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Discussion Starter #1
I just finished the last book in Terry C. Johnston's trilogy on mountaon men and was surprised by the charecters sticking to flintlocks when the percussion system was available. I understand flint could be found in the wild to replace worn or lost flints, but since percussion cap's were much more reliable and more resistant to weather, I would have certainly have switched. Also, it appears it was pretty common to carry at least two rifles for the trapping season in case of loss or damage, why not have one be percussion? I have a .50 Hawken replica and can hit what I shoot at, but I admit I'm pretty harmless with a flintlock. Anybody else's thoughts?
 

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Its probably like Bill Hickock's mindset. He stuck with the 36 Colt Navy model even after the cartridge loading Colt 1873 SA came out. They worked for him and he trusted them so he wasn't about to change.

RIKA
 

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I think Rika hit the nail on the head.

Example........Sleeping bags have been around for what? 70 years? To this day I still camp with a wool blanket. Why do I do it? If you discount masochism (which I'm prone to :dgrin: ) the real answer is that it's simply how I started and how I'll probably finish. A wool blanket has always been "good enough for me". There are also certain advantages to it, but that's off topic.

The mountain man is about 70 years ahead of my specialty, but if memory serves me correctly all the early mountain men carried flintlocks. Then came the percussion conversions and finally the full blown percussion. I also believe that many of the original mountain men carried old muskets. They were cheap and plentiful at the time.

Now, as to the "percussions are more reliable" statement;

:nyah:

I trust my custom built flintlocks more than I ever trusted my percussion Lyman Trade Rifle. The bad wrap that flintlocks get come from cheap locks with poor frizzens that seem to be standard on modern repro guns. Not all of them are bad, but enough are that the myth has been perpetuated. There are quality replacement parts available for all of the common guns and they really make those guns shine. The downside is that the replacement locks often cost half as much as the original rifle did.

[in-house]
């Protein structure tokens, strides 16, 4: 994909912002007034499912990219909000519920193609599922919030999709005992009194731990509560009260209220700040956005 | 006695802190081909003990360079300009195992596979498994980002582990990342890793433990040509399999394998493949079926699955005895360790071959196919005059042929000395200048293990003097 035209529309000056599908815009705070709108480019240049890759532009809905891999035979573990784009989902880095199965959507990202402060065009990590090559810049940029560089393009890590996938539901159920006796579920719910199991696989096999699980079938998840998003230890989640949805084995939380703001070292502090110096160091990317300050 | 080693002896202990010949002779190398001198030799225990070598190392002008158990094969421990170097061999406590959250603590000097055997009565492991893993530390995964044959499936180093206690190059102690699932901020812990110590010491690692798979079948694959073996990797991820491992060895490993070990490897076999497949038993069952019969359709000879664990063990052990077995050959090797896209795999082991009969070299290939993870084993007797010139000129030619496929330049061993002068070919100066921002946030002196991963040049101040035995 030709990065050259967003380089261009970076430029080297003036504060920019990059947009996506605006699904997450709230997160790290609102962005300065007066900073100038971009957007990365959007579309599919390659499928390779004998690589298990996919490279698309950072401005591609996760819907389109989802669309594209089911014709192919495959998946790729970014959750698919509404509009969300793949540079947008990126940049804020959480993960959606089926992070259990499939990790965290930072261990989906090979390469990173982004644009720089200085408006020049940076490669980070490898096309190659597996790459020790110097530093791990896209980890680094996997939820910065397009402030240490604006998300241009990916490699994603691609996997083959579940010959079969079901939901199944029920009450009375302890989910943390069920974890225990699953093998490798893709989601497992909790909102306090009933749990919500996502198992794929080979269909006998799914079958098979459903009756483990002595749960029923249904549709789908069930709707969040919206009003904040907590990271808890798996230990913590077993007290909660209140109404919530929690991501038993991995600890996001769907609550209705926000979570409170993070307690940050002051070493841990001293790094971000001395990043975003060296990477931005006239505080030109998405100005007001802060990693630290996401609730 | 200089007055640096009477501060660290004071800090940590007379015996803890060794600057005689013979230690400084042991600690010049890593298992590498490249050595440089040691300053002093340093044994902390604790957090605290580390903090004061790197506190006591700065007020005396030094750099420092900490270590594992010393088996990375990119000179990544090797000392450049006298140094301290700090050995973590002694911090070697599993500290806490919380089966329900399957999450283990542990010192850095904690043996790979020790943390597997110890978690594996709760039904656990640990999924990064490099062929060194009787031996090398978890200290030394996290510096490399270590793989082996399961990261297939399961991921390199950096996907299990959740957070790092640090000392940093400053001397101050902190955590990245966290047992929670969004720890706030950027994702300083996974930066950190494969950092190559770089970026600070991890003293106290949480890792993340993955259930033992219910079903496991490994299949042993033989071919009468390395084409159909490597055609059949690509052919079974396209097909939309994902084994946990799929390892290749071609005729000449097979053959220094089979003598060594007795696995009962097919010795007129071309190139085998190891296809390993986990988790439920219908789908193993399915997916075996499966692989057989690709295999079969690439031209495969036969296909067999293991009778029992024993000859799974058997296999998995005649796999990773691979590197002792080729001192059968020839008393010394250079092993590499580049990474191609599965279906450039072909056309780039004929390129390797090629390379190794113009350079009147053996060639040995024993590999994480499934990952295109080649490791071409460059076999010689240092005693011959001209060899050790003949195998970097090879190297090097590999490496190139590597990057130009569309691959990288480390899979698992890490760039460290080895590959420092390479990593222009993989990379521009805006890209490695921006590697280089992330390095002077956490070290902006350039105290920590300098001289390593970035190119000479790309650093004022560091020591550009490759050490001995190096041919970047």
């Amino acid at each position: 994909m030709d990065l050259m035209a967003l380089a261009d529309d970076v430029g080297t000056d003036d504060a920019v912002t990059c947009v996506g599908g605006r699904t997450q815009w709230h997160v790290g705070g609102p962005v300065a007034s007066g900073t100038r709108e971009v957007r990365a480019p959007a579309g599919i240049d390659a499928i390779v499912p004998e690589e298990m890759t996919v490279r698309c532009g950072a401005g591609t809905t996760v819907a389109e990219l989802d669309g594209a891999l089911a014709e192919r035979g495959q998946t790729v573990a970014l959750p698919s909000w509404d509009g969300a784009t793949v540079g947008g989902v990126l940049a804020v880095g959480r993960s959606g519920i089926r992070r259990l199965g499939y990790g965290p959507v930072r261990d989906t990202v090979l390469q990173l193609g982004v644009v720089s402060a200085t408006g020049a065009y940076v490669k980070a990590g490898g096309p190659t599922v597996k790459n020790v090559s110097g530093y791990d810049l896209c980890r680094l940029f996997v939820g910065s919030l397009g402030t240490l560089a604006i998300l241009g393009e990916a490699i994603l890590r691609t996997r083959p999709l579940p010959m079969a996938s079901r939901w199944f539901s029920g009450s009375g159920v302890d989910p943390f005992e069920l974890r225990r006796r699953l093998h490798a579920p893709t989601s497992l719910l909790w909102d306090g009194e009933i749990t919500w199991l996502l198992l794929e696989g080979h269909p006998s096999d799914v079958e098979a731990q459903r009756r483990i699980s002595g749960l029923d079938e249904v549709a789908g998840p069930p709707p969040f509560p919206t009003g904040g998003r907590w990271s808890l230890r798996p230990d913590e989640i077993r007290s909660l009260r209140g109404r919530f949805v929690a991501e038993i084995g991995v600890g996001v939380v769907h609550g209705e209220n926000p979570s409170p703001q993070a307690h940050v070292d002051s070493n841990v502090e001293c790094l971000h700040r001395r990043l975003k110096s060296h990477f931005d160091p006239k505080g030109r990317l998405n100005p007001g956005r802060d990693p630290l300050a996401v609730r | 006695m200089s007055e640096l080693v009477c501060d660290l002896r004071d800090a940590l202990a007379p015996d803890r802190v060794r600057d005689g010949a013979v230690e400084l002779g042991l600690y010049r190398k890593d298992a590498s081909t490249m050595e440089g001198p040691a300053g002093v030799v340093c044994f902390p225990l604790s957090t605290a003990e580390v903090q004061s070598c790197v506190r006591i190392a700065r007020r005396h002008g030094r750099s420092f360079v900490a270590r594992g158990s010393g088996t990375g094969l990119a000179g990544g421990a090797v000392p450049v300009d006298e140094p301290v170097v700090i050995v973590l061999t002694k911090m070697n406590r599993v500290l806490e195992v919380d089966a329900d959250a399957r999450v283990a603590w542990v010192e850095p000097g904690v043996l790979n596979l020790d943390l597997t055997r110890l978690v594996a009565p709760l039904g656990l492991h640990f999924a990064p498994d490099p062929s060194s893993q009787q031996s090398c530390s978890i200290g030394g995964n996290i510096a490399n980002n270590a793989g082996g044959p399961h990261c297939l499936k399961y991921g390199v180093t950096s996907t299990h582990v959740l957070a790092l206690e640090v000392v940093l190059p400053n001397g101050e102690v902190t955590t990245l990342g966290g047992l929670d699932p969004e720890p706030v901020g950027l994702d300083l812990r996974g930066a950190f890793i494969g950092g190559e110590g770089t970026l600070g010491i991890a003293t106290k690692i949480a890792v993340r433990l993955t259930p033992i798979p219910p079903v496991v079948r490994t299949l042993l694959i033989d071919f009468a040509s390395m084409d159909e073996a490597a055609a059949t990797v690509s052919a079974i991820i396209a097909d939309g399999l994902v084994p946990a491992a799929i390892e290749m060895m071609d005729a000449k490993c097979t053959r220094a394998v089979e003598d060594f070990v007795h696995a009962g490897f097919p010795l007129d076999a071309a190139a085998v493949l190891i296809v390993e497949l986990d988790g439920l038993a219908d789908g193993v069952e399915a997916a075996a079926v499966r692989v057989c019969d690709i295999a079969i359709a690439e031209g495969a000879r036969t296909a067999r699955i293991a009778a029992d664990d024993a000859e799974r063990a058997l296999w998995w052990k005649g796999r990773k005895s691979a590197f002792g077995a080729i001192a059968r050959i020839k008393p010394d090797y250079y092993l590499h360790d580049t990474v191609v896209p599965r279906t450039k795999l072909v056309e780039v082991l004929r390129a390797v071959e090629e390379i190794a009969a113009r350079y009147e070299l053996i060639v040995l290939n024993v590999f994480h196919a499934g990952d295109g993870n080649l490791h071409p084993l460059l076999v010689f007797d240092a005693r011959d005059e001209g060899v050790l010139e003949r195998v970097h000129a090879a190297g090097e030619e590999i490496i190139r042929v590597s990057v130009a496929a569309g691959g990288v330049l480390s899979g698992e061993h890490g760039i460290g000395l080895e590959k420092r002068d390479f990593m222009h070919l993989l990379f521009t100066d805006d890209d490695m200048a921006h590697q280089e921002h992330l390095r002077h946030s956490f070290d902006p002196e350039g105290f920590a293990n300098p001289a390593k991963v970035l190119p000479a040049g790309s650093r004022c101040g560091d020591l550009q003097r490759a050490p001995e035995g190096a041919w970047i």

A good flintlock will fire upside down. The priming powder will ignite before it can drop out of the pan.

As for the "more weather proof"......well, you got me there. There are ways to make a flintlock more reliable in wet weather but you'll never get them as weather proof as a cap gun. A cows knee helps, a dab of patch lube on the barrel in front of the pan helps.......Rev War soldiers even went so far as to melt candle wax around the pan, but it's still iffy.

All of these tips were well known to our ancestors. My guess is the flinters were "good enough" for them too.

One more thing, when you get to the national competition level the flintlock shooters scores are typically higher than the cap gun guys scores. Why this is has been the subject of many debates.
 

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I can remember very well looking at an old DGW catalog when I was very small and was fascinated by the beautiful silver mounted flintlock long rifles with the engraved patch boxes that they used to sell. One day I'll find a nice one and hunt with it. In the meantime I'll have to make do with a Lyman Hawken.

What total works of art those old rifles were and they're still practical today.

RIKA
 

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Discussion Starter #5
Thanks for the input. The Mountain Man era has alway's fascinated me. That they could not only survive those fierce Winters but, trap, hunt and survive pretty much all alone. Amazing. One question Flinter. My .50 is pretty much done after six or seven rounds, until I clean the bore. I use "Bore Butter" for patch lubrication. With vegetable lubrication, I only get about three to four rounds until it's too fouled to load. Is this pretty much the usual? Thanks.
 

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I'm not really qualified to answer this, I've never fired a flintlock, but people use what they are used to. If you put me out in the wilds with my chose of either a bolt action rifle or an semi-auto I would take the bolt because I'm more confident with it. I like my precussion rifles very much but don't hunt with them enough to be completely confident in them.
 

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Terry G said:
Thanks for the input. The Mountain Man era has alway's fascinated me. That they could not only survive those fierce Winters but, trap, hunt and survive pretty much all alone. Amazing. One question Flinter. My .50 is pretty much done after six or seven rounds, until I clean the bore. I use "Bore Butter" for patch lubrication. With vegetable lubrication, I only get about three to four rounds until it's too fouled to load. Is this pretty much the usual? Thanks.